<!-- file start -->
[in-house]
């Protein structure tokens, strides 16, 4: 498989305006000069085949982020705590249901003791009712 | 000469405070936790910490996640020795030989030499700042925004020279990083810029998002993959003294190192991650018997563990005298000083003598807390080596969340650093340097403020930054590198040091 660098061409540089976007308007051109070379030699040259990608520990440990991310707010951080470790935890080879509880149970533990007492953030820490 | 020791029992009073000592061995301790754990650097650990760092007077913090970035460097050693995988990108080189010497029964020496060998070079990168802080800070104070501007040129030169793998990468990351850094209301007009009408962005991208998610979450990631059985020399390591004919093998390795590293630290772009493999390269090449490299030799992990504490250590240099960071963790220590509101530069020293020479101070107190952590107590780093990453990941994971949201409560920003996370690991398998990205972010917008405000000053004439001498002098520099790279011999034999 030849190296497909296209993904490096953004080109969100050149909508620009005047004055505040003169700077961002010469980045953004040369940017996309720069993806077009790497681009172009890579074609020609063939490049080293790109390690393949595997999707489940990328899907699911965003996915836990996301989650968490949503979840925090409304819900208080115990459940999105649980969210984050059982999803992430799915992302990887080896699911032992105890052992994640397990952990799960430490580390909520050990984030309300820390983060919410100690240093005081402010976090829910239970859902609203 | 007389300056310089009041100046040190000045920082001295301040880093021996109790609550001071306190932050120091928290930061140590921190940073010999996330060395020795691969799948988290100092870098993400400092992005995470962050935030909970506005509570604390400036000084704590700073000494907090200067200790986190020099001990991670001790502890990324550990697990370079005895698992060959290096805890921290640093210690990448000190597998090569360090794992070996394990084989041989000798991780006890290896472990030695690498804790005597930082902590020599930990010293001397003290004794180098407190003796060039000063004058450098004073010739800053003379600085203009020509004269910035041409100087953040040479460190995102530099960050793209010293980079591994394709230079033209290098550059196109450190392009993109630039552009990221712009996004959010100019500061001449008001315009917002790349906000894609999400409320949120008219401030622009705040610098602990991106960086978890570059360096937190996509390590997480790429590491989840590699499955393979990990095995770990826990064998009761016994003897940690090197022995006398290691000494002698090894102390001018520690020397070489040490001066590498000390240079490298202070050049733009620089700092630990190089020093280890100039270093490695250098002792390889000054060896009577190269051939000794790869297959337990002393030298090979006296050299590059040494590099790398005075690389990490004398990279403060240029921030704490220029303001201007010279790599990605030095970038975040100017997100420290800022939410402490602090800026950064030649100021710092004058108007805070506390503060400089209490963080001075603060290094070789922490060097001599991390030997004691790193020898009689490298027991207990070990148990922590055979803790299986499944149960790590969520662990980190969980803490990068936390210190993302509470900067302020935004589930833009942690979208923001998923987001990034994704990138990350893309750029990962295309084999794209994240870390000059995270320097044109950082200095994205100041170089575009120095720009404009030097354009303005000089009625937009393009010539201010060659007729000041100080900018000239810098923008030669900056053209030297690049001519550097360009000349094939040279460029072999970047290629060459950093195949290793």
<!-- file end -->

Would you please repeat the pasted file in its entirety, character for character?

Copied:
[in-house]
């Protein structure tokens, strides 16, 4: 498989305006000069085949982020705590249901003791009712 | 000469405070936790910490996640020795030989030499700042925004020279990083810029998002993959003294190192991650018997563990005298000083003598807390080596969340650093340097403020930054590198040091 660098061409540089976007308007051109070379030699040259990608520990440990991310707010951080470790935890080879509880149970533990007492953030820490 | 020791029992009073000592061995301790754990650097650990760092007077913090970035460097050693995988990108080189010497029964020496060998070079990168802080800070104070501007040129030169793998990468990351850094209301007009009408962005991208998610979450990631059985020399390591004919093998390795590293630290772009493999390269090449490299030799992990504490250590240099960071963790220590509101530069020293020479101070107190952590107590780093990453990941994971949201409560920003996370690991398998990205972010917008405000000053004439001498002098520099790279011999034999 030849190296497909296209993904490096953004080109969100050149909508620009005047004055505040003169700077961002010469980045953004040369940017996309720069993806077009790497681009172009890579074609020609063939490049080293790109390690393949595997999707489940990328899907699911965003996915836990996301989650968490949503979840925090409304819900208080115990459940999105649980969210984050059982999803992430799915992302990887080896699911032992105890052992994640397990952990799960430490580390909520050990984030309300820390983060919410100690240093005081402010976090829910239970859902609203 | 007389300056310089009041100046040190000045920082001295301040880093021996109790609550001071306190932050120091928290930061140590921190940073010999996330060395020795691969799948988290100092870098993400400092992005995470962050935030909970506005509570604390400036000084704590700073000494907090200067200790986190020099001990991670001790502890990324550990697990370079005895698992060959290096805890921290640093210690990448000190597998090569360090794992070996394990084989041989000798991780006890290896472990030695690498804790005597930082902590020599930990010293001397003290004794180098407190003796060039000063004058450098004073010739800053003379600085203009020509004269910035041409100087953040040479460190995102530099960050793209010293980079591994394709230079033209290098550059196109450190392009993109630039552009990221712009996004959010100019500061001449008001315009917002790349906000894609999400409320949120008219401030622009705040610098602990991106960086978890570059360096937190996509390590997480790429590491989840590699499955393979990990095995770990826990064998009761016994003897940690090197022995006398290691000494002698090894102390001018520690020397070489040490001066590498000390240079490298202070050049733009620089700092630990190089020093280890100039270093490695250098002792390889000054060896009577190269051939000794790869297959337990002393030298090979006296050299590059040494590099790398005075690389990490004398990279403060240029921030704490220029303001201007010279790599990605030095970038975040100017997100420290800022939410402490602090800026950064030649100021710092004058108007805070506390503060400089209490963080001075603060290094070789922490060097001599991390030997004691790193020898009689490298027991207990070990148990922590055979803790299986499944149960790590969520662990980190969980803490990068936390210190993302509470900067302020935004589930833009942690979208923001998923987001990034994704990138990350893309750029990962295309084999794209994240870390000059995270320097044109950082200095994205100041170089575009120095720009404009030097354009303005000089009625937009393009010539201010060659007729000041100080900018000239810098923008030669900056053209030297690049001519550097360009000349094939040279460029072999970047290629060459950093195949290793």